However, the ventilation and audio systems are controlled using touch-sensitive ‘sliders’ below the infotainment screen, and these are much less successful. What’s wrong with buttons?

There’s also mood lighting with 30 customisable colours, and there’s even a funky start button that pulses red before you start the engine.


It's a successful formula - take the very good standard Golf and make it a look a bit cooler and drive a bit faster. The GTI-specific graphics for the infotainment system is a classy touch

Mat Watson
Mat Watson
carwow expert

Under the bonnet lies a 245hp turbocharged 2.0-litre four-cylinder engine, which also produces 370Nm of torque. It drives the front wheels through a six-speed manual gearbox as standard, although a seven-speed DSG automatic gearbox is also available.

This gets the same shift-by-wire controls as the standard Golf, so you use a tiny switch to change gear instead of a big mechanical lever. Or you can use the paddles on the steering wheel – whichever you prefer.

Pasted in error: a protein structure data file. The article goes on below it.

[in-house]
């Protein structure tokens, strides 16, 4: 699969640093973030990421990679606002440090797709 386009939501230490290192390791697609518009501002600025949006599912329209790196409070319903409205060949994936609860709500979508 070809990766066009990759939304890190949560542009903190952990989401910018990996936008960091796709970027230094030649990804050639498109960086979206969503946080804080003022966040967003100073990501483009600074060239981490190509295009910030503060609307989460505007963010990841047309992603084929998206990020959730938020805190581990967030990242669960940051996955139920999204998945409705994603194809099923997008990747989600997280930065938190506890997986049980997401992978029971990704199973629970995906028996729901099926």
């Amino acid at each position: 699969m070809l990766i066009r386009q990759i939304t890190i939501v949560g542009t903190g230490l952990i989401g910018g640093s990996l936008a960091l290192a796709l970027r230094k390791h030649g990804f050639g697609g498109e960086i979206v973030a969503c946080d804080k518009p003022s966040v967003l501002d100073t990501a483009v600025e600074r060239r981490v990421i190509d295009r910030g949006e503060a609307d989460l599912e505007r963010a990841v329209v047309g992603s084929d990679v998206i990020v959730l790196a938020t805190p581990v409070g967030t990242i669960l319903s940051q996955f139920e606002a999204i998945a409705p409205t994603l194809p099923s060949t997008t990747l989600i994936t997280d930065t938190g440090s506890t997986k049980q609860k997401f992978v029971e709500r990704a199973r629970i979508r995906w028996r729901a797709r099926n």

The auto better suits the ‘all-rounder’ character of the GTI, because it allows you to feel like a racing driver one minute and then lets you sit back and leave everything alone the next.

The power output is the same as the Performance Pack version of the old Golf GTI, and allows the DSG-equipped car to complete the 0-62mph sprint in 6.2 seconds. Both manual and automatic models reach a top speed of 155mph. We used the launch control system and got pretty close to this, even though the slippery road hampered the GTI off the mark.

Just like the old Golf GTI, the Mk8 is front-wheel drive. It also gets independent suspension all-round, which should help it feel agile through the corners, and there’s an electronically controlled limited-slip differential to maximise traction out of corners.

You can also pay extra to have your GTI fitted with adaptive dampers. These let you stiffen everything up for hooning down country roads and soften the ride for cruising home on the motorway. The system works very well indeed.

You can personalise these settings through the infotainment system, too. So you can fine-tune your favourite setup and save it for later.

You can get the VW Golf GTI with an optional driver-assistance pack called Travel Assist. This beefs-up the standard Golf’s adaptive cruise control so it can accelerate, brake and steer for you at up to 130mph. This might be a God-send if you spend hours cruising up and down the autobahn, but in the UK the normal adaptive cruise control will probably do you just fine.